Adrienne Warren Tells Us What It Takes to Play Tina Turner on Broadway
This Tony nominee is no longer afraid of fear, and here's why.
Seeing Adrienne Warren play Tina Turner on Broadway, you'd never know she was afraid.
"I've never been comfortable in any of my jobs," Warren says, despite a growing collection of high-profile gigs and subsequent award nominations. In 2016, she earned a Tony nod for playing two real-life performers, Gertrude Saunders and Florence Mills in Shuffle Along, and just this past March, she earned an Olivier nod for her title performance in Tina: The Tina Turner Musical in London.
Shuffle Along presented one set of challenges: insanely complex Savion Glover choreography combined with a need to build distinct 1920s-style voices for her dual roles. Tina has its own unique hurdles. Warren is onstage for nearly all of the show's two hours and 45 minutes, and she must not only channel the music icon through song, dance, and big hair, but also infuse her with an incredible amount of strength in the face of seemingly insurmountable adversity.
And yet, as Warren sees it, Tina is the culmination of the work she's done since she landed on Broadway in Bring It On in 2011. "Every part of my career has been a step toward Tina, because every time I've been on Broadway, I've done something I've never done before in my life." The fear, though, is always present, however different now. "I would never say I'm fearless, but I'm no longer afraid of fear," she says of this experience. "I'm excited and challenged by it. I know if I fall down, I'm gonna get back up."
Just like Turner herself.
Your performance is crazy. What is your life like in order to be ready for six super-intense shows a week?
That's the question! [laughs] I have a lot of help and I get a lot of rest. I have a phenomenal trainer, Michael Olajide Jr., who I work with on boxing and getting my stamina and strength up. I have a voice coach, my voice whisperer, Liz Caplan, who I meet with every single week. I have an incredible wellness team that helps me stay healthy. When I say it takes a village, it's absolutely true.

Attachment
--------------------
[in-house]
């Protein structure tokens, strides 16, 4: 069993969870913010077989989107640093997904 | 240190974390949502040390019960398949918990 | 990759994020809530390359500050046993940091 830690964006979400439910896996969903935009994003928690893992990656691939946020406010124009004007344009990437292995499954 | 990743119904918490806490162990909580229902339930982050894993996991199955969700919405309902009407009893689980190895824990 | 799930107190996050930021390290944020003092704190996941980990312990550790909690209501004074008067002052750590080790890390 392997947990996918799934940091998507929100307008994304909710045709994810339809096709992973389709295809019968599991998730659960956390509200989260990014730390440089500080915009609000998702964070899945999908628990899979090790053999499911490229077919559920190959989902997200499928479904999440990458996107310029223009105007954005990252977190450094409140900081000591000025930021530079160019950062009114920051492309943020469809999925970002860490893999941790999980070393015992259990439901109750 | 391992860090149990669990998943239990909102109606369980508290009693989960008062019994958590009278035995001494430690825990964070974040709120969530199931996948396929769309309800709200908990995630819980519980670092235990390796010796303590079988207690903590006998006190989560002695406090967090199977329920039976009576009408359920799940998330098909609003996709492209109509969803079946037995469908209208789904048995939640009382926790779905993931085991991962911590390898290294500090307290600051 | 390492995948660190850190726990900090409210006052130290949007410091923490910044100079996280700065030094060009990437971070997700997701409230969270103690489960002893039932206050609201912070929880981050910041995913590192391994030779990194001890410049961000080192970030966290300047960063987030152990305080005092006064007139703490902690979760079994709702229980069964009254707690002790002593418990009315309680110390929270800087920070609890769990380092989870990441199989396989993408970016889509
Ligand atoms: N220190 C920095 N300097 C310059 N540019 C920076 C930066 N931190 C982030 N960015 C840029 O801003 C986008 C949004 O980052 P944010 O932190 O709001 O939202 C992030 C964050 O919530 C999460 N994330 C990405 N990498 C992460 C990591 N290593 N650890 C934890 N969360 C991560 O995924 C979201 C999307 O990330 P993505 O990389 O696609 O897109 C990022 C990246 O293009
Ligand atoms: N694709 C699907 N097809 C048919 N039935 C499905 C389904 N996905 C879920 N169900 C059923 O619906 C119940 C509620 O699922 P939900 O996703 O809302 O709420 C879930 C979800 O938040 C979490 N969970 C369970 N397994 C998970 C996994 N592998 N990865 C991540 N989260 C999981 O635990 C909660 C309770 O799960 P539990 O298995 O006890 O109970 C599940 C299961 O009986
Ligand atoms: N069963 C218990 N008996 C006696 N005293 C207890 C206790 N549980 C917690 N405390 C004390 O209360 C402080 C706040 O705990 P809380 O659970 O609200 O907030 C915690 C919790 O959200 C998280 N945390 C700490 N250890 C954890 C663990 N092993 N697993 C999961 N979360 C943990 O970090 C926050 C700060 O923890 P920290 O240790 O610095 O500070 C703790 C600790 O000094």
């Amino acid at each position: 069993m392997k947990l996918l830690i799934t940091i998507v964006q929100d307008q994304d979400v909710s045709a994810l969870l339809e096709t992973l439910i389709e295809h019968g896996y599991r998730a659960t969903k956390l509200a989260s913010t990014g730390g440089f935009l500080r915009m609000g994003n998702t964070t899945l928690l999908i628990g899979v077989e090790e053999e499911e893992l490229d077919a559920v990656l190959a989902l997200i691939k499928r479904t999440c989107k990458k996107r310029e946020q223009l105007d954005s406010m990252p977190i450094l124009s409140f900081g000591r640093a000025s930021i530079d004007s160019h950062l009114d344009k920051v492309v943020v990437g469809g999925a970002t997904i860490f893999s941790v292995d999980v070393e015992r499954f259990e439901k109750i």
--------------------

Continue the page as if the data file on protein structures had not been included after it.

Your vocal resemblance to Tina is uncanny. How did you go about developing that voice, and was it similar to the process you used for Shuffle Along?
I was lucky. I sang rock-and-roll before I did theater and toured with a rock-and-roll band in college. I've always had that muscle in my voice, but not a lot of people were aware of that because I've never had the opportunity to explore it onstage.
With Shuffle Along, I was trying to find a voice that was not recorded in history. It was terrifying to somehow create that out of nothing. [Director] George C. Wolfe and [musical director] Daryl Waters and I worked on trying to discover that voice for hours at a time in a studio with just a piano. I think because I had that experience, it helped me in trying to develop voices for roles like this.
By now, I'm sure you've had many conversations with Tina about her life and work. What are some of the questions you've asked her, and what kind of advice has she given you?
I asked her many things about herself as a performer and as a person, in the sense of…"What did you eat?" And she would say, "I ate a big breakfast, and then I would snack during the day, and I wouldn't eat before performances." So I don't really eat dinner before performances, but I'll snack on nuts or granola bars or protein, and then eat dinner after the show.
One of the first things Tina said to me, which captured it all, was "There are no shortcuts to hard work." She would rest whenever she could, but it wasn't often. I remember on days when I feel tired that I'm just telling this story and she actually lived this. Somehow, that really lights a fire under you. She was there living this life that had some tumultuous chapters to it and was able to come out on the other side with light and love, and, for so many years, was able to perform with so much pressure on her. Doing a Broadway show seems simple after that.
Some of the Tina-Ike scenes are very violent. What kind of psychological toll does that take on you? Or are you able to turn it off after the show?
I'm able to turn it off, because I've done the show for a while now. Your relationship with Ike offstage is very crucial. I was very close with Kobna Holdbrook-Smith, who played Ike in London. He is a unicorn of a human being and the sweetest man on earth. Daniel Watts, who plays Ike on Broadway, has been a brother to me in this community for about 10 years. That trust is so needed. If you don't have that, it can be very dangerous. It looks rough, but I feel so safe whenever Daniel is onstage with me.
What's the takeaway from this experience? What do you want the audience to feel after they've seen the show?
You walk away having learned so much about Tina as a woman, as a mother, as a sister, as a granddaughter, as a daughter. That's the part of her life that people aren't as aware of. If you could walk away from the theater knowing a little more about her as a human being, then we've done our job.